And in today's text (Jesus' temptation in the desert), we will see three particular ways in which we are tempted to forego our beloved state as God's child. 

Echoes of Earlier Trials & Temptations - The Story of Exodus

"Jesus succeeds where Israel failed.  What is more, the genealogy immediately preceding this account has named Jesus as Son of Adam and Son of God.  The echo of Genesis 3 cannot be missed.  What Adam failed to do as representative of all humanity, Jesus succeeds in doing." - Darrell L. Bock, Luke, pg. 82.

Before we jump into the three temptations the Devil sets before Jesus, it's important we recall this isn't the first instance of God's chosen facing a time of testing and trial.  So much in this description of Jesus' temptation should remind us of Israel's (God's other beloved child) struggles and temptations as they moved from salvation into a life of obedience.  Just like God does for us in and through Jesus Christ, God acted mightily to to save and rescue the Israelites out of the clutches of sinful/prideful Pharaoh.  Having secured their life and bestowed blessings upon them, God then began to test and try them - essentially bringing them through a school of faith for their adolescent spiritual years.  The Lord was hoping to bring them into maturity so that they could settle and live in the Promised Land as a covenant people who have grown up with the knowledge and the responsibility of being God's chosen ones.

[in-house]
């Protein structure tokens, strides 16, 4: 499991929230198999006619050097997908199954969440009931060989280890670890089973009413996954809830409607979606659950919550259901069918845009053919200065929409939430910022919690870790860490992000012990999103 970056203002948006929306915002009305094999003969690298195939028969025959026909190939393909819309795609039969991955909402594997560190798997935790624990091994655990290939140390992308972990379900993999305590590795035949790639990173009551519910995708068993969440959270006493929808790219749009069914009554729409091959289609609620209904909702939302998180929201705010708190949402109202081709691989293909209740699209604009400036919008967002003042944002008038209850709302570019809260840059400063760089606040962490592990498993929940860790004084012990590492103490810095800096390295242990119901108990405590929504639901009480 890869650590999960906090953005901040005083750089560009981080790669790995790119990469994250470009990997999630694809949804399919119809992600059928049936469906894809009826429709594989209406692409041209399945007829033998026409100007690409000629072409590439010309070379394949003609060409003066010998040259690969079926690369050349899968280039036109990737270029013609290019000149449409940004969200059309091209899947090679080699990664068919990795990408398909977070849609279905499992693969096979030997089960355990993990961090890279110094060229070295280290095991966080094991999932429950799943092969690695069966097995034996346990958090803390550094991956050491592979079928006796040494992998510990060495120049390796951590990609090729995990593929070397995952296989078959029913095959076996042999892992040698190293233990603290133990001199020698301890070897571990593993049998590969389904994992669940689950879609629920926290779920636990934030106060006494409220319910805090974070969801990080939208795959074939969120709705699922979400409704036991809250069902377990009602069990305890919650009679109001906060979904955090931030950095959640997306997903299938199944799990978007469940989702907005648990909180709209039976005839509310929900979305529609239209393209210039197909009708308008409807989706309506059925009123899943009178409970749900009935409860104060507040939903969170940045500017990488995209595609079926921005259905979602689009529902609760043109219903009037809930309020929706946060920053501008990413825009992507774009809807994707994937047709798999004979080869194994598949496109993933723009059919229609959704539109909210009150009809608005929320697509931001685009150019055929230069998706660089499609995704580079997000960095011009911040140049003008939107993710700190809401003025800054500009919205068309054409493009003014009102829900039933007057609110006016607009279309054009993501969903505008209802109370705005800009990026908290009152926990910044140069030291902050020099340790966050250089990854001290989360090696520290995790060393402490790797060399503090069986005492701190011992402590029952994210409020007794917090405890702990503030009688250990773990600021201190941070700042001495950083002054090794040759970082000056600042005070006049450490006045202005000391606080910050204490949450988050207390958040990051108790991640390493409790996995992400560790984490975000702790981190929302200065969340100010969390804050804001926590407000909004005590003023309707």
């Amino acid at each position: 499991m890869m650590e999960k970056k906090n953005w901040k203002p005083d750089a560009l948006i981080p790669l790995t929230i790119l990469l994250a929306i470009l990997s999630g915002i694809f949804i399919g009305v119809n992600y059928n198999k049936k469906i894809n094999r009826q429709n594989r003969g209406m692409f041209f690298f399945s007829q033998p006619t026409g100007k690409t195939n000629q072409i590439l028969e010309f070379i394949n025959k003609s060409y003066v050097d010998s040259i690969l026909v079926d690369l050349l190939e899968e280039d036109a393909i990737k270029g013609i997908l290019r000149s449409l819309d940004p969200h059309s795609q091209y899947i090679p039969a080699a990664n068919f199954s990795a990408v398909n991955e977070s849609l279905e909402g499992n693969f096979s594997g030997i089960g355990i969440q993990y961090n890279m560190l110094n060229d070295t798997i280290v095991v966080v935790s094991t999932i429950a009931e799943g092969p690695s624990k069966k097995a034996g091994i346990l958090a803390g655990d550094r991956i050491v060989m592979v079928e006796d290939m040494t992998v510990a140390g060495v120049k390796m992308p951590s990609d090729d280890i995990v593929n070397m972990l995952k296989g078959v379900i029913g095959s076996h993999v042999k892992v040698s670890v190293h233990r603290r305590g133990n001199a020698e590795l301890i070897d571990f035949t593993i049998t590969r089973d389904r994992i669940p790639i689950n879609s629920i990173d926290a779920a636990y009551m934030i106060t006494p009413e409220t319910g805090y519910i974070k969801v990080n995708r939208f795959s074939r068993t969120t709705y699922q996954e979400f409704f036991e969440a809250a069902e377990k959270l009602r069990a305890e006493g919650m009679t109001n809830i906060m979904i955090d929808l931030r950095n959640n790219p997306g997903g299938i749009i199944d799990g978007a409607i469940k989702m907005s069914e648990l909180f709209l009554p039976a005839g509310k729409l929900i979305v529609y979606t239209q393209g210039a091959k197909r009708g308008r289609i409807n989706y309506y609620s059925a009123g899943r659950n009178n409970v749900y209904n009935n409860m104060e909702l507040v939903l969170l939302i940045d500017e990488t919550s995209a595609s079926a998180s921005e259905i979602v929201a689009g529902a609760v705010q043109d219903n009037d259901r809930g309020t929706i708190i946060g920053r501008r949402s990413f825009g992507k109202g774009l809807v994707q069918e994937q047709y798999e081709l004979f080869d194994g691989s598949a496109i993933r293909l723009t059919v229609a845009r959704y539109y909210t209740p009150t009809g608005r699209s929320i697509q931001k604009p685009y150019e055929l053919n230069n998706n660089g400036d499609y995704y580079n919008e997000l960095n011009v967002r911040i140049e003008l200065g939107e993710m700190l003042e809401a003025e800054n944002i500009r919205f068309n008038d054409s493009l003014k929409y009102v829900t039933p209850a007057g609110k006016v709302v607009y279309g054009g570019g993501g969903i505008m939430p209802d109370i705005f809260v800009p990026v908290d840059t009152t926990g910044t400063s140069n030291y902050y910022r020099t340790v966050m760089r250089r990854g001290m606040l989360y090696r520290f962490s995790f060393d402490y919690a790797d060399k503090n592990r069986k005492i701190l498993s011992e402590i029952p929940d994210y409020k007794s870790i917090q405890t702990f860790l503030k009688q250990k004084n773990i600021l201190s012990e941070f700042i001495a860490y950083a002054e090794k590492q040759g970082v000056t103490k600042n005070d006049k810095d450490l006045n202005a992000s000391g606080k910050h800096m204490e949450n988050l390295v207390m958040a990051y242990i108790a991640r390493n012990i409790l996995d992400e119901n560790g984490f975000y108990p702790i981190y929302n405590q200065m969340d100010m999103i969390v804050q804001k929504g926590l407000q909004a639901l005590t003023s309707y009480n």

Unfortunately, they frequently forsake their identity as God's beloved and chosen, falling into fear and into idolatry.  One critical scene occurs in Exodus 17:1-7.  God has promised security and provisions for his people (just as we are promised in Jesus Christ), but the people grow anxious over the visible signs of drinkable water.  In their fear and possessiveness, they demand water from Moses.  To make things even worse, they will later turn completely away from God and construct a golden calf (Exod. 32).